So who exactly is Ann Takamaki? The Japanese Persona 5 website gives her backstory thusly: A 16-year old, three quarters Japanese girl with American roots that attends Shûjin gakuen. At school, she appears to be unable to blend in and lonely due to her striking looks. She is being observed acting together with the youth assumed to be the leader and Sakamoto Ryûji. At school, strange rumors are spreading about her, but whether these are true or not is still being investigated. This is all minimal, obligatory promotional copy that is unlikely to be expounded upon before the game's release. So why does being one-quarter American matter?
To be certain, the issue is not that racism or personal prejudices exist, but that they could plausibly exist over such fraction-of-a-fraction differences. To name one of Japan’s more politically-charged examples, a vocal minority of Japanese, usually of a conservative mindset, positively loathe their East Asian neighbors China and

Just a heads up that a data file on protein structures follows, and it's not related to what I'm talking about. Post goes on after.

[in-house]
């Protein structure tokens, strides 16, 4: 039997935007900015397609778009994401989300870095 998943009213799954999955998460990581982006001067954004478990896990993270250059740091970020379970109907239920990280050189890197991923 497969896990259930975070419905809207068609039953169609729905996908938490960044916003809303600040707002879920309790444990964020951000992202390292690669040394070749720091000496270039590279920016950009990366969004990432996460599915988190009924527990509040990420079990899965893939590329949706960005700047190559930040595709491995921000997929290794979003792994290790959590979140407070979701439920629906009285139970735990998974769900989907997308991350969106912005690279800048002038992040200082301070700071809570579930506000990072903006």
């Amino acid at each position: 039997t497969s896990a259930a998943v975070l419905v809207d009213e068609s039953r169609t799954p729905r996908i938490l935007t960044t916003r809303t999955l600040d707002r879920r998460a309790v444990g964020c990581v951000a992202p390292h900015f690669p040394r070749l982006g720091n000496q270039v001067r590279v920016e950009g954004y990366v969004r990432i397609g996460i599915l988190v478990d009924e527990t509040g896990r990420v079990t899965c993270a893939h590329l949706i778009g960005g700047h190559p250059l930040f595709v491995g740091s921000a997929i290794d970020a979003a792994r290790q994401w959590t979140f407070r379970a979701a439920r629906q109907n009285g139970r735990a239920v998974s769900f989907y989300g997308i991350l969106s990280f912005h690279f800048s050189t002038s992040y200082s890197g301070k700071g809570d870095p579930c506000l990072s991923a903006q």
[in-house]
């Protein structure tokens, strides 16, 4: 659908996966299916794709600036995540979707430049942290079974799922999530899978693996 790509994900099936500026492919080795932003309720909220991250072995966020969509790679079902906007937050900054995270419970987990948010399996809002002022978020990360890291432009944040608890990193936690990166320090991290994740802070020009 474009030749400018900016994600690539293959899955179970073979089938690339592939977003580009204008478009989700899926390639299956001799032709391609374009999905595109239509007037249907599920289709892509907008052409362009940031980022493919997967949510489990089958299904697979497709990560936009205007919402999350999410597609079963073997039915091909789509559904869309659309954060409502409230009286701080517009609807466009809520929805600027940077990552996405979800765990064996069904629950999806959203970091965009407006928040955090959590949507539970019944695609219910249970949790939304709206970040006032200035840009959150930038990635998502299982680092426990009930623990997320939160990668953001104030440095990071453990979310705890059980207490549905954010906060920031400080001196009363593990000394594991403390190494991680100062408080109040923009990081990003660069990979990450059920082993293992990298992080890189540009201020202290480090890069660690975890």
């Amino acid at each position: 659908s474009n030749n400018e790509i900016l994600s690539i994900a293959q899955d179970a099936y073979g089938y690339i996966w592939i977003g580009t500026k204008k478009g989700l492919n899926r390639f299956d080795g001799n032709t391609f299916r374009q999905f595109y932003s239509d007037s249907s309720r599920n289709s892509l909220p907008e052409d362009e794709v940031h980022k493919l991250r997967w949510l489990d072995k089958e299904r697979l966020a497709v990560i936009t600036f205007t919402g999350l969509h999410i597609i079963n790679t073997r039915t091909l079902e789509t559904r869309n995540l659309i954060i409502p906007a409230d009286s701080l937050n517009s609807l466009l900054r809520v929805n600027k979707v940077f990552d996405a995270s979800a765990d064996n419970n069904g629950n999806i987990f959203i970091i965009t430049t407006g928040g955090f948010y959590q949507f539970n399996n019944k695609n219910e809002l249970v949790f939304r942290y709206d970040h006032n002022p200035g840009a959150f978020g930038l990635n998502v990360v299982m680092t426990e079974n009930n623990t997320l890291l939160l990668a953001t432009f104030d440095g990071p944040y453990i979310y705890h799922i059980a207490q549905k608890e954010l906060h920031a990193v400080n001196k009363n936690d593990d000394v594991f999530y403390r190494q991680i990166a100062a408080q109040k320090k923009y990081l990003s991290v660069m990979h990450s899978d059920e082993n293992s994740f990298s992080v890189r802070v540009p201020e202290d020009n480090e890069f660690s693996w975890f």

|Relevant picture of Anne|
While racism against Chinese and Koreans in Japan is undeniable, would the same occur to people with blonde hair and blue eyes, like Ann? Though I’m not fair-haired, I would often be complimented on my blue eyes, apparently a rare phenomenon for Japanese to see with theirs. This fascination is certainly an effect of Japan's 99% homogeneous population; yes, I can personally confirm that approximately 99 out of every 100 people I saw in Japan were Japanese. Living as a foreigner in Japan means your experience will be different than that of the native population, though to what degree will fluctuate according to individual experience. As an American of European descent, I definitely stuck out like a sore thumb, but I was far from the only white dude in a major city like Osaka; I’m sure most of the inner city natives saw foreigners daily. On the other hand, my apartment was located nearer the outskirts of the Osakan urban sprawl, and just the sight of me seemed to be a notable event for the local elementary school kids. I can’t complain, as their staring and bashful utterances of “hello” kind of made me feel like a celebrity.